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[O] History(Elect) Smart Guides

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  1. Unit 1: The World in Crisis

    1. Impact of World War I in Europe
    14 Topics
  2. 2. Stalin's Soviet Union
    12 Topics
  3. 3. Hitler's Germany
    27 Topics
  4. 4. Outbreak WWII in Europe
    13 Topics
  5. 5. Germany's Defeat in World War II
    21 Topics
  6. 6. Outbreak War in Asia Pacific
    6 Topics
  7. 7. Japan's Defeat
    10 Topics
  8. Unit 2: Bi-Polarity and the Cold War
    8. Reasons for the Cold War in Europe
    21 Topics
  9. 9. The Korean War
    19 Topics
  10. 10. Cuban Missile Crisis
    25 Topics
  11. 11. The End of Cold War
    19 Topics
Chapter 1, Topic 5
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German Reactions to the Treaty of Versailles

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▪ German Reactions to the Treaty of Versailles

1. German Humiliation – ‘Diktat’ (Dictated Peace)

Terms of the TreatyGerman reactions
• Germany was forced to accept total blame for causing the war. This was perhaps the most significant element of the treaty as it formed the basis for the other forms of punishment on Germany.
• Germany was not allowed to negotiate the treaty as it was not allowed any representatives during the conference.
• The Germans were forced to sign the treaty or risked continued fighting.
• The Germans were greatly angered and resented the treaty being forced on them.
• They called the treaty a ‘diktat’ (dictated peace); it was something that could not be changed and had to be forcefully accepted.
• They felt greatly humiliated and wronged as they did not feel that they deserved total blame for starting the war

2. German Territorial Reductions

Terms of the TreatyGerman reactions
• Loss of German overseas colonies in Africa and Asia-Pacific were considerable losses in their resources.
• Germany also lost resource-rich regions such as the Rhineland, Alsace-Lorraine the Saar coal region, as well as parts of Poland, which were important to its national economy.
• The Versailles Treaty also prevented any further German expansion through merger with other German-speaking states such as Austria and Hungary, as the Allies feared that this could strengthen Germany’s position in Europe.
• The loss of colonial lands greatly reduced Germany’s standing amongst world powers.
• The Germans felt that the loss of colonies was unfair as not only did the Allies took them over for their own gain and contradicted Wilson’s 14 Points; the Allies also did not have to give up their colonies after the war. The Germans felt that they were singled out to be punished.
• Territorial losses hurt the pride of the German people and damaged Germany’s economy.
• By claiming the territories which were economically valuable, it was almost impossible for Germany to pay for the war reparations imposed by the treaty.

3. German Military Weakness (Disarmament)

Terms of the TreatyGerman reactions
• The harsh limitations placed on Germany’s armed forces were meant to ensure that Germany would not be able to start another war.
• The reductions in the strength of the armed forces would also ensure that Germany would remain weak, particularly when compared to the Allied powers.
• Restrictions meant that Germany was hardly able to defend against any foreign threat.
• Demilitarisation of the Rhineland also meant that Germany was not allowed to defend itself.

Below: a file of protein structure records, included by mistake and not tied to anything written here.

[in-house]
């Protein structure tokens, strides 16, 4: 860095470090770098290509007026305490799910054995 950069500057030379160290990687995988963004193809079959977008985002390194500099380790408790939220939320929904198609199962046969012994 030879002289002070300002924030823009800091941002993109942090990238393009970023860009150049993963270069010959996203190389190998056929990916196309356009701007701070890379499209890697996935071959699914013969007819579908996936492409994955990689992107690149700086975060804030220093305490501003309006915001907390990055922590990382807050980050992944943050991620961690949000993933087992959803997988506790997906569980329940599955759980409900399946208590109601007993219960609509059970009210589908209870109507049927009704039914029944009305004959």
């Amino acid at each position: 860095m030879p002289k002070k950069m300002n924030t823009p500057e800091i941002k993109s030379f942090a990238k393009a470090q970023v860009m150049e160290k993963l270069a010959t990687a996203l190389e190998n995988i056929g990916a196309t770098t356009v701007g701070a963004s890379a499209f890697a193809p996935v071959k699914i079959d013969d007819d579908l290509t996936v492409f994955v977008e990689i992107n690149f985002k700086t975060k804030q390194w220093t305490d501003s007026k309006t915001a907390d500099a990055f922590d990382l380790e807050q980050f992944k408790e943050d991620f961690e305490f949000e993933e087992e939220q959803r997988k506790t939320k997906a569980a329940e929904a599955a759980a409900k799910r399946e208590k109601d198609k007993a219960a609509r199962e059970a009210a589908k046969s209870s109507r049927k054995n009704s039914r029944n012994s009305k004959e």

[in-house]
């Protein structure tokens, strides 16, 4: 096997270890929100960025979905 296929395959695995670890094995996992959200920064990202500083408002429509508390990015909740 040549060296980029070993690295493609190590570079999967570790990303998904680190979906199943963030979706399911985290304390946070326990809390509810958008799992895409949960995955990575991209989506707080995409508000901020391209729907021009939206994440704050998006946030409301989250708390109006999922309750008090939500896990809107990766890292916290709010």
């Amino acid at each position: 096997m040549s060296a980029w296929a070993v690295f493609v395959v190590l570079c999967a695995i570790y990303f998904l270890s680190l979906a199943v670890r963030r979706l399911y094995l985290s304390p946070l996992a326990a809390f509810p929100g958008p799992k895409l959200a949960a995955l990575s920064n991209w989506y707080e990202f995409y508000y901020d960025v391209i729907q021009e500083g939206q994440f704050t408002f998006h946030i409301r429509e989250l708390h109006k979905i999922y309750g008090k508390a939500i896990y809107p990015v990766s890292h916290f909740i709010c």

• With the military being a source of national pride, the Germans felt humiliated to see their military weakened & subjected to foreign demands.

4. German Economic Weakness (Reparations)

Terms of the TreatyGerman reactions
• The War Guilt Clause gave the Allies the right to demand compensation for the huge costs of World War 1.
• Germany was made to pay reparations worth about 269 billion gold Reichsmarks through ongoing payments to the Allies and through surrender of coal and other resources at set periods.
• However, Germany was also suffering major economic problems after the war.
• Germany lost 15% of its active male population and thus faced a severe shortage of abled workers to rebuild its economy.
• The additional burden of reparations worsened economic conditions and hampered Germany’s ability to make payments on time.
• France even accused Germany of sabotaging its own economy to reduce the value of payments. In 1923, France sent its army into the Ruhr industrial region to confiscate coal and other goods as payment. It worsened Germany’s economic crisis & led to a German workers’ strike in the Ruhr.
• The Germans were extremely bitter over the reparations and its impact on the economy.

5. Self-Determination and the Creation of New Boundaries

Terms of the TreatyGerman reactions
• The principle of self determination called for the creation of independent nation states for the various ethnic communities.
• This meant that the various nationalities which made up the Austro-Hungarian Empire gained their own nation states.
• This was difficult and controversial as the empire consisted of numerous ethnic groups & that boundaries between them were not clear as many areas & towns contained many different ethnic groups.
• Some of these ethnic groups never had their own states, whereas new states, like Yugoslavia & Czechoslovakia, had combinations of different ethnic groups
• The boundaries established by the treaty meant that many German-speaking communities found themselves outside Germany as the fringe regions were handed over to the authority of the League or the Allied Powers. Some had also come under the rule of the newly-formed states.
• These communities included the Germans in Austria, Czechoslovakia, Poland, and in former parts of East Prussia then known as the ‘Free City’ of Danzig.
• The Germans were angry because the idea of self-determination seemed to apply only to the winners of the war.